One of the best things we can do at this point, on the eve of Donald Trump’s inauguration, is to reiterate to ourselves that, while our present reality is a crazy one, we ourselves are not crazy for seeing it as such.
We are not alone, either. In fact, we are in the majority. The president-elect’s popularity, before even entering the office, benefited from a very temporary boost after the election before plummeting back down to 37 percent. So no, it’s not just you.
In a way, I’ve always been a little uncomfortable with the “liberal columnist” label because at the end of the day, it means that your thoughts, words and efforts are ultimately considered seriously by only half of those who encounter them. Political narratives have become frustratingly bifurcated and either-or. To quote George W. Bush, “You’re either with us or against us.”
And if you open your mouth ever, let alone online, it’s not hard to see why.
There are the echo chambers, sure, and there’s been so much talk about those in light of our collective exploration of what does and does not constitute “fake news.” Our networks organize themselves by way of algorithms we never see in order to engineer conversations with people with whom we exclusively agree. And when we disagree, we disagree in a big and aggressive way. If you want proof, read the comments below this column, or any of my past columns.
But, again, more than ever, being a “liberal columnist” is uncomfortable in that I see us at a point where “liberal versus conservative” ultimately takes a back seat to an embrace or rejection of Trump, his approach and his policies.
Do you care about the character of the country, its identity, its sanctity? Do you want to preserve respect for the office of president and for our position in the world? Do you have a desire to protect love for our civil identity and our civil liberties, and a collective aspiration to be better?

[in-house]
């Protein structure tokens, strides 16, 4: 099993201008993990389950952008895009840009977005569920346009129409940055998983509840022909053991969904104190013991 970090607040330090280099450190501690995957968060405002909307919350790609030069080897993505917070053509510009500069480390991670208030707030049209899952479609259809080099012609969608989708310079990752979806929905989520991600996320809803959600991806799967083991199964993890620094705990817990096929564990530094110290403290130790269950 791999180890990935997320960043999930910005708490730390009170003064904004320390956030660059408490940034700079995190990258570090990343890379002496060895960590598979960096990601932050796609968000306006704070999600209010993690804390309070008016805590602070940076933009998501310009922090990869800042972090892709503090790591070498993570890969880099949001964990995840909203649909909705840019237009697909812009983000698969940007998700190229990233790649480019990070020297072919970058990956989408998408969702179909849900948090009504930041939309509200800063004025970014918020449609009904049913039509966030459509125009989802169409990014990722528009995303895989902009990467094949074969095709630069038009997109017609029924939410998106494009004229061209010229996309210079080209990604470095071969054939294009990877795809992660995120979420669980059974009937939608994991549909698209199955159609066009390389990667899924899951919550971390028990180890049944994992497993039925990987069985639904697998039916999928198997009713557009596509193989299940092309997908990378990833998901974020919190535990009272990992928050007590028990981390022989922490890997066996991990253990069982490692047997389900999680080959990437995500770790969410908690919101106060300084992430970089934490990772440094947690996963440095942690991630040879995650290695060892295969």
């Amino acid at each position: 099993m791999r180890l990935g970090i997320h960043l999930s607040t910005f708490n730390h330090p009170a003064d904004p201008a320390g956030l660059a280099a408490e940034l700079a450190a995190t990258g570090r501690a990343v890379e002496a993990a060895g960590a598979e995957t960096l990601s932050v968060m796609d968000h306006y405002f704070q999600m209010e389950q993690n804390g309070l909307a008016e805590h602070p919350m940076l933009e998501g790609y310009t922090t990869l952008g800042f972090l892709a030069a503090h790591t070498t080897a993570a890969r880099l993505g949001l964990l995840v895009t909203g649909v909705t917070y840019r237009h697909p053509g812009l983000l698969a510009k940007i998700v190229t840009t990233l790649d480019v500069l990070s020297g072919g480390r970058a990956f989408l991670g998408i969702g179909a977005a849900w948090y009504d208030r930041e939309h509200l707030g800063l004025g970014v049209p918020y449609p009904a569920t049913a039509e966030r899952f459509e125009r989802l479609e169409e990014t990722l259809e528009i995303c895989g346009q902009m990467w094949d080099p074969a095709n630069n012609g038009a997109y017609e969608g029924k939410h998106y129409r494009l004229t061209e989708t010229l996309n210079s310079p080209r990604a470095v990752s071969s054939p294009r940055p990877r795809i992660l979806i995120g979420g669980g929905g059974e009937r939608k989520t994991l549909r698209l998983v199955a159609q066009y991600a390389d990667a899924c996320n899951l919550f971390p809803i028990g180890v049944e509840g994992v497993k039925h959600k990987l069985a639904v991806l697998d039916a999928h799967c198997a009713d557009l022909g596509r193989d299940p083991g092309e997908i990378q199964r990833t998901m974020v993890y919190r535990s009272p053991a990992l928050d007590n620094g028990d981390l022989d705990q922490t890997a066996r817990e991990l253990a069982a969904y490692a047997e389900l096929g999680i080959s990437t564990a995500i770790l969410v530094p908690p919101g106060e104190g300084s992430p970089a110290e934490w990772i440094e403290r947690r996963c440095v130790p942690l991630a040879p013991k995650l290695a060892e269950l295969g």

These are not liberal or conservative ideals. You won’t find them confined to the left or the right. Those are the basic underpinnings for all our political values, whether liberal or conservative. To acknowledge that Trump appears to threaten all of these ideals that we cherish is not to be liberal or conservative, it is to be a patriot.
That’s the label I would apply to the acknowledgment that Trump’s unquestioning allegiance to Russia appears dangerous, especially in the face of it being the only consistent position he has taken.
In my mind, acknowledging that it feels dangerous or crazy in the face of intelligence that suggests Russia holds private information about him is to be a skeptical patriot.
And acknowledging that the president-elect refuses to distance himself from conflicts of interest and being concerned about it is not unique to someone who leans left or right.
When we see a president-elect hold a press conference, belligerently demean the press for asking questions about these things, we can’t help but ask, “Am I crazy? Are others seeing this? How has this happened?”
Again, you are not crazy.
Trump appears to be one late-night tweetstorm away from calling for violence against the press, upholders of the First Amendment to the Constitution. I am not sure he knows or cares about our constitutional foundation or physical safety more than he cares about his ego.
As he ascends, every day I am torn between thinking that he doesn’t have the wherewithal to make it to inauguration and the fear that he might find his way into office for two terms.
We have to remember that we are not alone. Opposition to Trump stands outside of political identification; it is the logical extension of being a patriot.
Alex Steed has written about and engaged in politics since he was a teenager. He’s an owner-partner of a Portland-based content production company and lives with his family, dogs and garden in Cornish.